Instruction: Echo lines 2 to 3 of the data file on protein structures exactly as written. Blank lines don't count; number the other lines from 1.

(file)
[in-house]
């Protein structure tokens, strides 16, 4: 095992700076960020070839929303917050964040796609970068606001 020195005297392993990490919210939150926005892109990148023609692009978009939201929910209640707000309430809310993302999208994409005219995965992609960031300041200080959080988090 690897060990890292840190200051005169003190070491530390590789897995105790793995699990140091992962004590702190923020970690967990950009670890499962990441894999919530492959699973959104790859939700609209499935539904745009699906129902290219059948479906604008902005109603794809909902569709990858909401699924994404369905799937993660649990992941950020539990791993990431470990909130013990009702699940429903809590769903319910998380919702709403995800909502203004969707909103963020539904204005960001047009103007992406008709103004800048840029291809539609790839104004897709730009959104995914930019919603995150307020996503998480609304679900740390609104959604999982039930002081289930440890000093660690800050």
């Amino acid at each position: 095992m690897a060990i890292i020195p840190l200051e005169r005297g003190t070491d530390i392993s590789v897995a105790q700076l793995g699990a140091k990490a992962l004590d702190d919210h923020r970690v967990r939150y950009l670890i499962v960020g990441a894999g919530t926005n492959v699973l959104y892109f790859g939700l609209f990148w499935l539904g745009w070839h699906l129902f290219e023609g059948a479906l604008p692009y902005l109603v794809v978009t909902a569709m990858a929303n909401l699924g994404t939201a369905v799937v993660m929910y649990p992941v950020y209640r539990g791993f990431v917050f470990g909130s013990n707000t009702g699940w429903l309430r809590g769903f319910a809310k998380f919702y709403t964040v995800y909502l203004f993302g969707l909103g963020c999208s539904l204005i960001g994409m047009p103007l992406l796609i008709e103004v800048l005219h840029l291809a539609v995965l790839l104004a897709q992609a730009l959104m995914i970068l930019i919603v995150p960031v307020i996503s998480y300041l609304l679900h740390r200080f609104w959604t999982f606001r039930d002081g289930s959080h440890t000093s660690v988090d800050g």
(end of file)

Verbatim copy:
């Protein structure tokens, strides 16, 4: 095992700076960020070839929303917050964040796609970068606001 020195005297392993990490919210939150926005892109990148023609692009978009939201929910209640707000309430809310993302999208994409005219995965992609960031300041200080959080988090 690897060990890292840190200051005169003190070491530390590789897995105790793995699990140091992962004590702190923020970690967990950009670890499962990441894999919530492959699973959104790859939700609209499935539904745009699906129902290219059948479906604008902005109603794809909902569709990858909401699924994404369905799937993660649990992941950020539990791993990431470990909130013990009702699940429903809590769903319910998380919702709403995800909502203004969707909103963020539904204005960001047009103007992406008709103004800048840029291809539609790839104004897709730009959104995914930019919603995150307020996503998480609304679900740390609104959604999982039930002081289930440890000093660690800050």
């Amino acid at each position: 095992m690897a060990i890292i020195p840190l200051e005169r005297g003190t070491d530390i392993s590789v897995a105790q700076l793995g699990a140091k990490a992962l004590d702190d919210h923020r970690v967990r939150y950009l670890i499962v960020g990441a894999g919530t926005n492959v699973l959104y892109f790859g939700l609209f990148w499935l539904g745009w070839h699906l129902f290219e023609g059948a479906l604008p692009y902005l109603v794809v978009t909902a569709m990858a929303n909401l699924g994404t939201a369905v799937v993660m929910y649990p992941v950020y209640r539990g791993f990431v917050f470990g909130s013990n707000t009702g699940w429903l309430r809590g769903f319910a809310k998380f919702y709403t964040v995800y909502l203004f993302g969707l909103g963020c999208s539904l204005i960001g994409m047009p103007l992406l796609i008709e103004v800048l005219h840029l291809a539609v995965l790839l104004a897709q992609a730009l959104m995914i970068l930019i919603v995150p960031v307020i996503s998480y300041l609304l679900h740390r200080f609104w959604t999982f606001r039930d002081g289930s959080h440890t000093s660690v988090d800050g």